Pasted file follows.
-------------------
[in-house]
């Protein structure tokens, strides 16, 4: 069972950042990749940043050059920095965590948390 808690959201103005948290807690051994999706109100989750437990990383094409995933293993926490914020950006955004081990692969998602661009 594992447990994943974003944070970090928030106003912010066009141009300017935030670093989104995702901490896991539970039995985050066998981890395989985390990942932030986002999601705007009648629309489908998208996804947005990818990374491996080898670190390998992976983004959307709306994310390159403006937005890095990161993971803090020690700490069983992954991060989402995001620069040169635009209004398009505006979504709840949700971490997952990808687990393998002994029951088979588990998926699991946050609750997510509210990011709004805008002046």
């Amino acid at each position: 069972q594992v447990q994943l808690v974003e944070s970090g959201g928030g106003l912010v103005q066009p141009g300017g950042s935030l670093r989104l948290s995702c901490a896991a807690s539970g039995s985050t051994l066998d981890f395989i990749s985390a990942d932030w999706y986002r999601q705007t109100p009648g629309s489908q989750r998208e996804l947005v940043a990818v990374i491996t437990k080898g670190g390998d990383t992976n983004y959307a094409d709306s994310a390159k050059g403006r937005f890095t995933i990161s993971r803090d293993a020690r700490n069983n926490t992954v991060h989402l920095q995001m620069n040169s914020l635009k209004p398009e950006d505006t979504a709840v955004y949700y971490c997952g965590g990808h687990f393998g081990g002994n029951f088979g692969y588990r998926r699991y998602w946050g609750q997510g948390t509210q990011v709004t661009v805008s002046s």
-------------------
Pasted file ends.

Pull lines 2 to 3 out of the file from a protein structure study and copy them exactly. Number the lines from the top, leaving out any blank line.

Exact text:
């Protein structure tokens, strides 16, 4: 069972950042990749940043050059920095965590948390 808690959201103005948290807690051994999706109100989750437990990383094409995933293993926490914020950006955004081990692969998602661009 594992447990994943974003944070970090928030106003912010066009141009300017935030670093989104995702901490896991539970039995985050066998981890395989985390990942932030986002999601705007009648629309489908998208996804947005990818990374491996080898670190390998992976983004959307709306994310390159403006937005890095990161993971803090020690700490069983992954991060989402995001620069040169635009209004398009505006979504709840949700971490997952990808687990393998002994029951088979588990998926699991946050609750997510509210990011709004805008002046």
């Amino acid at each position: 069972q594992v447990q994943l808690v974003e944070s970090g959201g928030g106003l912010v103005q066009p141009g300017g950042s935030l670093r989104l948290s995702c901490a896991a807690s539970g039995s985050t051994l066998d981890f395989i990749s985390a990942d932030w999706y986002r999601q705007t109100p009648g629309s489908q989750r998208e996804l947005v940043a990818v990374i491996t437990k080898g670190g390998d990383t992976n983004y959307a094409d709306s994310a390159k050059g403006r937005f890095t995933i990161s993971r803090d293993a020690r700490n069983n926490t992954v991060h989402l920095q995001m620069n040169s914020l635009k209004p398009e950006d505006t979504a709840v955004y949700y971490c997952g965590g990808h687990f393998g081990g002994n029951f088979g692969y588990r998926r699991y998602w946050g609750q997510g948390t509210q990011v709004t661009v805008s002046s």